I think it is safe to say that for many this collection was seen as being make-or-break for Ann Demeulemeester. Following Ann's shock departure in Autumn it was revealed that she had been training her team to continue on the label without her. Her final collection, Autumn/Winter 2014, was shown as a joint collection in Paris earlier this year, and was in all respects a case of her slipping away quietly. However now stepping into her shoes is Sébastien Meunier, known previously for his menswear at Maison Martin Margiela, who has apparently spent the past four years learning by Ann's side. I think like most Ann Demeulemeester fans I breathed a sigh of relief after seeing the first few looks, followed by a quickening of the heart so readily apparent with the best of Ann's work. Meunier did an amazing job, and it was by far one of my favourite shows of the season. I am already looking forward to trying on everything once it hits the stores, and, unlike the Rick Owens collection, I am assuming the buyers were busy in the showroom.






Spring/Summer 2015

A return to form for Boris. I absolutely loved this collection, especially his use of the olive drab and khakis. As aggressive and powerful as his aesthetic is, there is in my mind always a certain romance, or perhaps better described as a softness, to his vision of the urban warrior - the washed leathers, the subtle shading and fading, the extended and layered sleeves, the open weave knits. It was a short collection, but the detailing was gorgeous to look at. I think last season felt a touch too clinical for me, it was not necessarily a bad collection, but it was very safe. In comparison this collection felt like a refinement rather than a recollection of his work, and I think that will always make for an interesting collection. Again another collection I am excited to see in stores, and I must say I am rather looking forward to trying on the shorts.  






Spring/Summer 2015

Simple. Clean. Yes please.






Spring/Summer 2015

I always love Dries Van Noten's work on the rails and when trying it on, but the collections tend to be a touch too busy and fiddly on the catwalk to make me overly excited. This was however a beautifully choreographed collection. Inspired by ballet dancer Rudolf Nureyev, and featuring illustrated prints by Richard Haines, this collection was elegant and sensual. But unlike the heavy-handed sensuality of Ackermann's recent menswear work ("more silk, more silk...it still feels like it's missing something...I know, more silk!"), Van Noten balanced the layering and combination of fabric and skin perfectly. It is ordinarily with womenswear that one speaks of balance between fabric and exposed skin, but with this collection the dramatically lowered necklines and exposed (albeit strapped and supported) torsos gave an undeniable seductiveness to the styling. Ballet is always tricky to reference, it can cross over into costume far too easily, but here, I think Van Noten hit the sweet spot.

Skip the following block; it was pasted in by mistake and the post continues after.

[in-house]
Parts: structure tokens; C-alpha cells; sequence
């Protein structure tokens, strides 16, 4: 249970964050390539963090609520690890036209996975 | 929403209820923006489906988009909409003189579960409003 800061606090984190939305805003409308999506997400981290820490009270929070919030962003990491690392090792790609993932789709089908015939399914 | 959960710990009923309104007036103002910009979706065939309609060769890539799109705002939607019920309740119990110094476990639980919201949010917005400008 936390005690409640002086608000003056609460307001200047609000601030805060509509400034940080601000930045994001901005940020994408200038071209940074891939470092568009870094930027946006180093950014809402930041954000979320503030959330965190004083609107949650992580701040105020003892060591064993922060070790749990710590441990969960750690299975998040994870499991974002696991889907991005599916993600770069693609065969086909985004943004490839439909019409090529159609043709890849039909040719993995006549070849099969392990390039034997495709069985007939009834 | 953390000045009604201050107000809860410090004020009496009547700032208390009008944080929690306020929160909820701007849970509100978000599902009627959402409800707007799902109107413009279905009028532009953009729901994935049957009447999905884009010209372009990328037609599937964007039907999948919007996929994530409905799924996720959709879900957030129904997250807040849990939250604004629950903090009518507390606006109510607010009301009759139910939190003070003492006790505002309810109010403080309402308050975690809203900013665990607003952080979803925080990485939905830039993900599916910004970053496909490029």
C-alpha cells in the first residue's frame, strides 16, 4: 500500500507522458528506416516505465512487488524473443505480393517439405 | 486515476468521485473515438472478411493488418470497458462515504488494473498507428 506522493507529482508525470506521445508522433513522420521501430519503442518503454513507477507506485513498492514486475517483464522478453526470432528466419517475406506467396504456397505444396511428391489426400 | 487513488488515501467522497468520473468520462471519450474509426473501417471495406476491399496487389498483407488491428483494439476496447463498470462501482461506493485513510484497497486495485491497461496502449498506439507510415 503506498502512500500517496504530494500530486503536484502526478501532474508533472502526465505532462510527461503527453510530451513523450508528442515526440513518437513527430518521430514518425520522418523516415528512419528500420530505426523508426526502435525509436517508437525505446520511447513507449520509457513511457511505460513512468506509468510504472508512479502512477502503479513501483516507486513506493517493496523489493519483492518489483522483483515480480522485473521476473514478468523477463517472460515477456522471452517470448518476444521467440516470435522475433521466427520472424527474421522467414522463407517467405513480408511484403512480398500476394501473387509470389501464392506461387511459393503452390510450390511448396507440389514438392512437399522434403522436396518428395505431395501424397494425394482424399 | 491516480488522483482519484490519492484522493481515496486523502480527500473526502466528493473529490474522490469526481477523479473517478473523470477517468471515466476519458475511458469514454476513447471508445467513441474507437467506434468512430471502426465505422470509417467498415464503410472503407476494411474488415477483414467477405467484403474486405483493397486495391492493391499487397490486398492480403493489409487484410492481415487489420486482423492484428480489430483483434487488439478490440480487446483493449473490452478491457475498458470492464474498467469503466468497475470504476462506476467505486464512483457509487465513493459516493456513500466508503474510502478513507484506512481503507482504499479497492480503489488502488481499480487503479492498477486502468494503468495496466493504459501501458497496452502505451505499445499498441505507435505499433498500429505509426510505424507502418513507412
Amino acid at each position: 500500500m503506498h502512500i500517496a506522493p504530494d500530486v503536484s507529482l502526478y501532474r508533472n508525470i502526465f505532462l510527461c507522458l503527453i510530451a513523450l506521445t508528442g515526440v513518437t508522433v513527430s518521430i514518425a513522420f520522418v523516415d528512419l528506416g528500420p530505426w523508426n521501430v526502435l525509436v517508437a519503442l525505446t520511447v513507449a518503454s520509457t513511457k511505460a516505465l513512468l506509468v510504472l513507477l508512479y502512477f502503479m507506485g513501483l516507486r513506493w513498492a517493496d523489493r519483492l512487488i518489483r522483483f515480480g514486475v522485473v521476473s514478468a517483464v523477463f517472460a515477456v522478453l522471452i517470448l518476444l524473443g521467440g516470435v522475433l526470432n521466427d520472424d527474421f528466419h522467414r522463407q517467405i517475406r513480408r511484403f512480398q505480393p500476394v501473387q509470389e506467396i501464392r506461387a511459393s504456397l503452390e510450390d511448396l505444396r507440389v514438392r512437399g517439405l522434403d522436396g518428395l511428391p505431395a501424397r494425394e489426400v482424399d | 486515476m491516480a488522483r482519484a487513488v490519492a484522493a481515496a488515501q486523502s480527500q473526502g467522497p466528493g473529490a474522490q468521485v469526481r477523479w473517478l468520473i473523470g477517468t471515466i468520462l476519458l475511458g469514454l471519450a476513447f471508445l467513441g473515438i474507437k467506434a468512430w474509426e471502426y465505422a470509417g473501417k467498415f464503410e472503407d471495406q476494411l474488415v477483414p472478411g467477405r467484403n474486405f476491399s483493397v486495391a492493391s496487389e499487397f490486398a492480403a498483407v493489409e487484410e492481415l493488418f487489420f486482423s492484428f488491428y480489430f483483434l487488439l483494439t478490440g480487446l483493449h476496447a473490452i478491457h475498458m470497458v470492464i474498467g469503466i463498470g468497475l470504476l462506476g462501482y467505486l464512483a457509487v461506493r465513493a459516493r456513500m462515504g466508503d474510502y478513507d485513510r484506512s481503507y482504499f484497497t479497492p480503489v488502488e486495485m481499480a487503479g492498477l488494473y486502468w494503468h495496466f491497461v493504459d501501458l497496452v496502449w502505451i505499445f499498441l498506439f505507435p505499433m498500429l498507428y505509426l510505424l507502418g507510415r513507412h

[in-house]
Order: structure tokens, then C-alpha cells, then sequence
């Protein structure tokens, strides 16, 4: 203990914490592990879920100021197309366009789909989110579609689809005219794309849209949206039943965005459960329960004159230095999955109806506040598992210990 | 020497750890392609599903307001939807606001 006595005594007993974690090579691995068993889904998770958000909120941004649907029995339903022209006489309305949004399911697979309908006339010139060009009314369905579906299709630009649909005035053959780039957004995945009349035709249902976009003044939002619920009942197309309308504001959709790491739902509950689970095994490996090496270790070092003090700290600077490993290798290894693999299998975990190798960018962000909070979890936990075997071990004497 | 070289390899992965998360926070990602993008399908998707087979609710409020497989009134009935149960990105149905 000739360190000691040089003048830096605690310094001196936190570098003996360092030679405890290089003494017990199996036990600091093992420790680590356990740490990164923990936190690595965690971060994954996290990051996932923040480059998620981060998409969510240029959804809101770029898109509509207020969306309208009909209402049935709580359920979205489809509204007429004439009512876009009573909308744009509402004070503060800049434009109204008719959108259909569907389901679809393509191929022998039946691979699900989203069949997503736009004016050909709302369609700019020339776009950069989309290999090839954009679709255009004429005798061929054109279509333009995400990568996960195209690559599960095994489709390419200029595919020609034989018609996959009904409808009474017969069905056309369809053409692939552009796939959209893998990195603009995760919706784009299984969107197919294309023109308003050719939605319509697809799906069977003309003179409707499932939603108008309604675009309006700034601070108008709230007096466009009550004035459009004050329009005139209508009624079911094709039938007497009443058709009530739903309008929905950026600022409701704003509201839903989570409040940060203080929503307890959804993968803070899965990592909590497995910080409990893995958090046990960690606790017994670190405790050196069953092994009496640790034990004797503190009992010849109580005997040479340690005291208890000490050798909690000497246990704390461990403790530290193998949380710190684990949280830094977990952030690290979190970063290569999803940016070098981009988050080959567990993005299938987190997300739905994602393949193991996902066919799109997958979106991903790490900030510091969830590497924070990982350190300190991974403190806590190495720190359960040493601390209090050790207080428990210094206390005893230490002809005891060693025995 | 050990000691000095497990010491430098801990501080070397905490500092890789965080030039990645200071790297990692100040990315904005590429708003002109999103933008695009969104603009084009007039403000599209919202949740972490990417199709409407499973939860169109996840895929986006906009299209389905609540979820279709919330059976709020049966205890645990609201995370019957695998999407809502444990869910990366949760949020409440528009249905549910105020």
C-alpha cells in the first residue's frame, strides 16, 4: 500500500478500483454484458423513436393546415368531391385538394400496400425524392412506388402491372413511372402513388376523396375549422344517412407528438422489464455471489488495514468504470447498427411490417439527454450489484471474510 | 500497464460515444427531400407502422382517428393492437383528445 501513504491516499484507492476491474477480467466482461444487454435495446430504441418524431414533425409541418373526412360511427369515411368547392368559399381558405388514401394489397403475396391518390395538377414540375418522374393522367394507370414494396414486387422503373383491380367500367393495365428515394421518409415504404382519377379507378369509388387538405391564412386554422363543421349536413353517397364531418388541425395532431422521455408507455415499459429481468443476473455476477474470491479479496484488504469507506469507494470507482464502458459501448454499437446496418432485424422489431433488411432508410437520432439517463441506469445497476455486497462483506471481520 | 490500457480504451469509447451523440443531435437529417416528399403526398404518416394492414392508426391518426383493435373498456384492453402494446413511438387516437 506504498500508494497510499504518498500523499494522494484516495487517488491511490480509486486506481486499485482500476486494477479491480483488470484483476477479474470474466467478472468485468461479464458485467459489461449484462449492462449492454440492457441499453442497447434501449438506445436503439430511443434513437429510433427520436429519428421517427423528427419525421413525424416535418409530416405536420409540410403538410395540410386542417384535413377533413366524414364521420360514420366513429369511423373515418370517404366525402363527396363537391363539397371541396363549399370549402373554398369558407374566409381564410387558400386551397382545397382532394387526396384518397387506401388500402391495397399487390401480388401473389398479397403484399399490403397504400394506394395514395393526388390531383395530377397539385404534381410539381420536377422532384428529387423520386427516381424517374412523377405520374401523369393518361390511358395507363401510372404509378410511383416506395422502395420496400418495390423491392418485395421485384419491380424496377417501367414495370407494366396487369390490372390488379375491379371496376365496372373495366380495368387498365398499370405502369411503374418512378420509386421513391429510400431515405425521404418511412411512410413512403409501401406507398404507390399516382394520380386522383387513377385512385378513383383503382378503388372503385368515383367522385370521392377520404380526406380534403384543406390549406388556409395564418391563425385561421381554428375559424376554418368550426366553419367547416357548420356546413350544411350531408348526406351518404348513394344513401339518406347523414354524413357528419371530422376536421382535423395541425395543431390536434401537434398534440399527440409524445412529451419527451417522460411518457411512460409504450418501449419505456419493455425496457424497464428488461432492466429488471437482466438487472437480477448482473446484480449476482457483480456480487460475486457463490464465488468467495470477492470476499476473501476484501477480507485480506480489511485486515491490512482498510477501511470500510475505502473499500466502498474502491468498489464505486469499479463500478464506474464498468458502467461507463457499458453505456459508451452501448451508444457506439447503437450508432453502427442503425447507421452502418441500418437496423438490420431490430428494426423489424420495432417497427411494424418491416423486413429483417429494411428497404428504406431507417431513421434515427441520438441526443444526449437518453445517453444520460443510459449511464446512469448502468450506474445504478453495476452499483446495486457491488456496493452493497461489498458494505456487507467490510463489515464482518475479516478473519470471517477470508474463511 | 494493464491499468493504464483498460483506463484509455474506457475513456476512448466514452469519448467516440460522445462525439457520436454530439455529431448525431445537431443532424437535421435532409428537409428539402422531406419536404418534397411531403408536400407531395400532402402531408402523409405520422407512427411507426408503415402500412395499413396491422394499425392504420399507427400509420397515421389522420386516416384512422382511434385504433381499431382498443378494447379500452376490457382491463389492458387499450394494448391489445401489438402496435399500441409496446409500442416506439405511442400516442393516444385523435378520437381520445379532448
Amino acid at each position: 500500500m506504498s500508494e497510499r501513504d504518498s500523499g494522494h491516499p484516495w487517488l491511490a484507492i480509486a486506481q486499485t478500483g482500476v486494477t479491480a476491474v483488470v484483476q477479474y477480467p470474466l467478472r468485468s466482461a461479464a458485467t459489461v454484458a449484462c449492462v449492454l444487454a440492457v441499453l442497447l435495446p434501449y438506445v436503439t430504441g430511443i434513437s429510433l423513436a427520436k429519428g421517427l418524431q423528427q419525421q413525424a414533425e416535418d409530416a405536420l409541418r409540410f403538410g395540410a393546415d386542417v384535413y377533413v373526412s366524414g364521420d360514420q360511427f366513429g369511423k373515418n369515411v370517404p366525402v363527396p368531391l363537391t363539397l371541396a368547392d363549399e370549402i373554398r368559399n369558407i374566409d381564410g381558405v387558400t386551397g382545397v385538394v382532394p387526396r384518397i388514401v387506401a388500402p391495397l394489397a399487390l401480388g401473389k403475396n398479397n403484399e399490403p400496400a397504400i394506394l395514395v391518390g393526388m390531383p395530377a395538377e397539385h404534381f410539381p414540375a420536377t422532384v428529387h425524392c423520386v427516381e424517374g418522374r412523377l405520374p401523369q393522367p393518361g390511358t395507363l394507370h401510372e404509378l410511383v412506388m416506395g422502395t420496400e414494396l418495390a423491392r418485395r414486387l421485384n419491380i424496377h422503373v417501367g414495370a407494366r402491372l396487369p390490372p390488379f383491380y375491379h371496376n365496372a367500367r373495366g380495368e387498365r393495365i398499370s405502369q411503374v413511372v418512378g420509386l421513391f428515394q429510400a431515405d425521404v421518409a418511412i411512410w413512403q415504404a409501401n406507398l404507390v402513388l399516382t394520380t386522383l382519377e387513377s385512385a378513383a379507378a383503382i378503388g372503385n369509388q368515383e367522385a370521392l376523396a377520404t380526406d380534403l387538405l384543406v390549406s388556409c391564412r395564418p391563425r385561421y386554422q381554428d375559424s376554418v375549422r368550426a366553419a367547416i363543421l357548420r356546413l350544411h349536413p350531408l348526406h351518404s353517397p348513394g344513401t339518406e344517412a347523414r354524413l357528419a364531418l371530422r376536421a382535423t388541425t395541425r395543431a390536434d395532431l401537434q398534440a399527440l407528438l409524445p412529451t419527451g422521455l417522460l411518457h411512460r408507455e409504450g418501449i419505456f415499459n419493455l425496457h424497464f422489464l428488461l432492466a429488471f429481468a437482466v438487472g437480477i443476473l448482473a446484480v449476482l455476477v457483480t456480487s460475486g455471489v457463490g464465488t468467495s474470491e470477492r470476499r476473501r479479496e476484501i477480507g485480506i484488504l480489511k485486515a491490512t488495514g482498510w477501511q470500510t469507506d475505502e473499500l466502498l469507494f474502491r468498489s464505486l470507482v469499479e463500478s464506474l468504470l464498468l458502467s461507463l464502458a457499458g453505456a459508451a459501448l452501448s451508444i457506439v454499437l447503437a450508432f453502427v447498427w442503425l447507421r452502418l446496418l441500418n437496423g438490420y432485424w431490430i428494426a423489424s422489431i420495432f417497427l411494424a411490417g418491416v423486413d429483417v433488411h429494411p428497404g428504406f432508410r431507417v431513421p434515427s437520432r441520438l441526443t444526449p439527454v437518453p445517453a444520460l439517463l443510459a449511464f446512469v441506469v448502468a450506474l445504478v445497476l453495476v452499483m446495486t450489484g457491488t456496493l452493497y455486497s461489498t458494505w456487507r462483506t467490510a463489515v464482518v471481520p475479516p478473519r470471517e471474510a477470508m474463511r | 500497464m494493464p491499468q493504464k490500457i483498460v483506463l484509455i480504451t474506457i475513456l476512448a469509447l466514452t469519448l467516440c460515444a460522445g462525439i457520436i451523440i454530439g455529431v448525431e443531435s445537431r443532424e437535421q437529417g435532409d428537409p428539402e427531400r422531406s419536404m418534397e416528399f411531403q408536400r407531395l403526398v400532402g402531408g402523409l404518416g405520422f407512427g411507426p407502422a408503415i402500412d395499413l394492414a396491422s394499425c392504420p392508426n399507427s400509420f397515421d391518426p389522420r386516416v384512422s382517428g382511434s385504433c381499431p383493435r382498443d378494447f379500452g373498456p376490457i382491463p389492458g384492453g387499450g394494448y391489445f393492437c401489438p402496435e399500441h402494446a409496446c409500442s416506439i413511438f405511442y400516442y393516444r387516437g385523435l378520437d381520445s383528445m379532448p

Spring/Summer 2015

If you follow me on Twitter on Facebook you will already know of my (shall we conservatively call it) distaste for Hedi Slimane's work at Saint Laurent Paris. Needless to say I think Pilati was far better suited to Saint Laurent (although in a perfect world I would rather see Theyskens at Saint Laurent), and to say he is wasted at Ermenegildo Zegna is an understatement. If I was after the skinny and strung-out-on-heroin rocker aesthetic that Slimane so aggressively peddles it would hardly be difficult to find, especially at a vastly lower price point. Slimane's work is undeniably impeccably constructed and the fabrics are gorgeous, but given the pricing anything less would be ridiculous, especially given that the designs themselves are hardly worth paying for. Slimane rant aside, Pilati's work at Zegna was impressive simply because of how much he has transformed the Zegna man. There is undeniably the spirit of Pilati's Saint Laurent man here, especially in the last look I have posted, and although it is not an aesthetic I myself pursue, seeing it at Zegna filled me with a sense of nostalgia, and further disappointment with Pilati's successor at Saint Laurent (and don't even get me started on Wang replacing Ghesquière...go back to sportswear Wang, let an actual fashion designer take the reins).